Kurt Wold

DADA Rode a Bicycle / MOMA was a Peddler
October 22 - November 27, 1997

Interview between Kurt Wold and DAC Gallery Director Stuart Allen
Originally printed in the Davis Enterprise, September 24, 1997.

Stuart Allen: What led you to the bicycle form?


Kurt Wold: I have been involved with bicycles and cycling since the early 70's. In the mid-80's, I built a tandem bike in my living room with the intention of traveling with it in Europe. The trip never materialized, but the bicycle attracted a great deal of attention while I was working on my M.F.A. in Madison (at the University of Wisconsin.) I never felt there was enough intermingling between departments as it was such a large school, yet this bicycle was intriguing to engineering students, art students and anyone else who had an interest in bicycles. My "real" artwork at the time was consistently deemed "cryptic" and I wasn't convinced that this was such a good thing. So I built another bicycle, this time with the intention of breaking the land speed record (for a human powered machine.) We took the bike to Vancouver, B.C. to break the record, which we didn't, and the discussions all turned to engineering - just engineering. This was not a real cross-over, I had just changed camps. So when I returned to the studio I turned again to aesthetic concerns and eventually this bike became Machine #1 in the exhibit.

SA: Your work is appealing to viewers beyond the traditional art audience yet you maintain a level of art world reference as well. Is this balance difficult to achieve?

KW: I guess I've always wanted both. I want to include enough footholds that viewers will feel they can approach the work, but that's only the beginning. I would hope that the experience will extend beyond the initial attraction - it could open up into art history, into pure mechanics, whatever. I'm not saying specifically which relationships I want to encourage. This is one of my problems with really heavy postmodern work where the viewer is basically getting a lecture on how to interact with the work. There can be a lot of information, but it needs to be open. It's like a walk in the woods where things aren't labeled, but there's plenty to deal with.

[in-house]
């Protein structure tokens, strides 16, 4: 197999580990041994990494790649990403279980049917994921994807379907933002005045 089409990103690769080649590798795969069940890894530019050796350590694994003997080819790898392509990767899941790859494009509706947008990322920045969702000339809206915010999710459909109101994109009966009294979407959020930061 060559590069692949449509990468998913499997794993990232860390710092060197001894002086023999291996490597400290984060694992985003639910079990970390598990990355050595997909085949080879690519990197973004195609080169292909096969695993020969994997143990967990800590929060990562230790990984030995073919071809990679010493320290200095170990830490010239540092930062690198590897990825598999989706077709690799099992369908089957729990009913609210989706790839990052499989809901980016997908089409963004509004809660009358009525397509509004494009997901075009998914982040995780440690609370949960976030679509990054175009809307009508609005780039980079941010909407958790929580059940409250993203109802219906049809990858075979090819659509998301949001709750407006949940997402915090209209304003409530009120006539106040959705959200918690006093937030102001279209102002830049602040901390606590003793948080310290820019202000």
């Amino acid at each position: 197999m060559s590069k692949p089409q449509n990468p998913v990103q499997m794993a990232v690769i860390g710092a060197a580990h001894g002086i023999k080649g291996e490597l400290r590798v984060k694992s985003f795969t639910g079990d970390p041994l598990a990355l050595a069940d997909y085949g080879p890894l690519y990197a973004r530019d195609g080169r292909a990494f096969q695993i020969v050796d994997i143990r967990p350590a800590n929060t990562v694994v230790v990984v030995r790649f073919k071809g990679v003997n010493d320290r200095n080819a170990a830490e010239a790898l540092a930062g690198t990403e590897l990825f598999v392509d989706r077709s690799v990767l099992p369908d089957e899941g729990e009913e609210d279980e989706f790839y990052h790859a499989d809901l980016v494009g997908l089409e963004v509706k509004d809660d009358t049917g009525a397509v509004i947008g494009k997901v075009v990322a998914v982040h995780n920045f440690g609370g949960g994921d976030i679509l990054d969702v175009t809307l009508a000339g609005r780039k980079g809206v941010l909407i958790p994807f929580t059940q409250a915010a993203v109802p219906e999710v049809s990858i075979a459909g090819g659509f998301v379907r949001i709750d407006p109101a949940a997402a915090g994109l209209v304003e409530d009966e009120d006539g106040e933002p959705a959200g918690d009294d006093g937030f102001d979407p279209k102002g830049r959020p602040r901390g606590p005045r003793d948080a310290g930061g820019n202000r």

SA: In terms of the art making process, initial concept through design and finally production, your work seems to weigh heavily on production time. Is this problematic or do you thrive on the production phase?

KW: Generally these things take about a year to produce. The idea has to be extremely exciting to carry me through this long process. I don't design them tight, in fact, I didn't even draw the last one at all. This allows for a more intuitive and interesting production. Nevertheless, about four months into it I usually grow to hate the piece and this is when the real work begins. After Machine #2 I felt I was finished with the project - yet I built eight more.

SA: Is this project finished?


KW: Yes it truly is.


SA: These are all functional machines to a degree. How important is this?

KW: I think it is very important that they be built with the idea that they work. I want to expand the definition of what a contemplative object is. Can things be contemplative and functional at the same time? We see a precedent for this in custom car shows. These vehicles are essentially contemplative objects, I mean nobody is going to fire-up one of those highly polished engines. Yet they are intriguing because of their underlying functionality. On several occasions I have been asked to include (in an exhibit) a video demonstrating the machines but I feel this would alter the viewing experience too much. It would be reduced to, "this is the object, this is what it does" and exclude all other interpretations, personal associations, etc...

SA: Do you have any "art heroes"?

KW: No I really don't. Leonardo DaVinci maybe.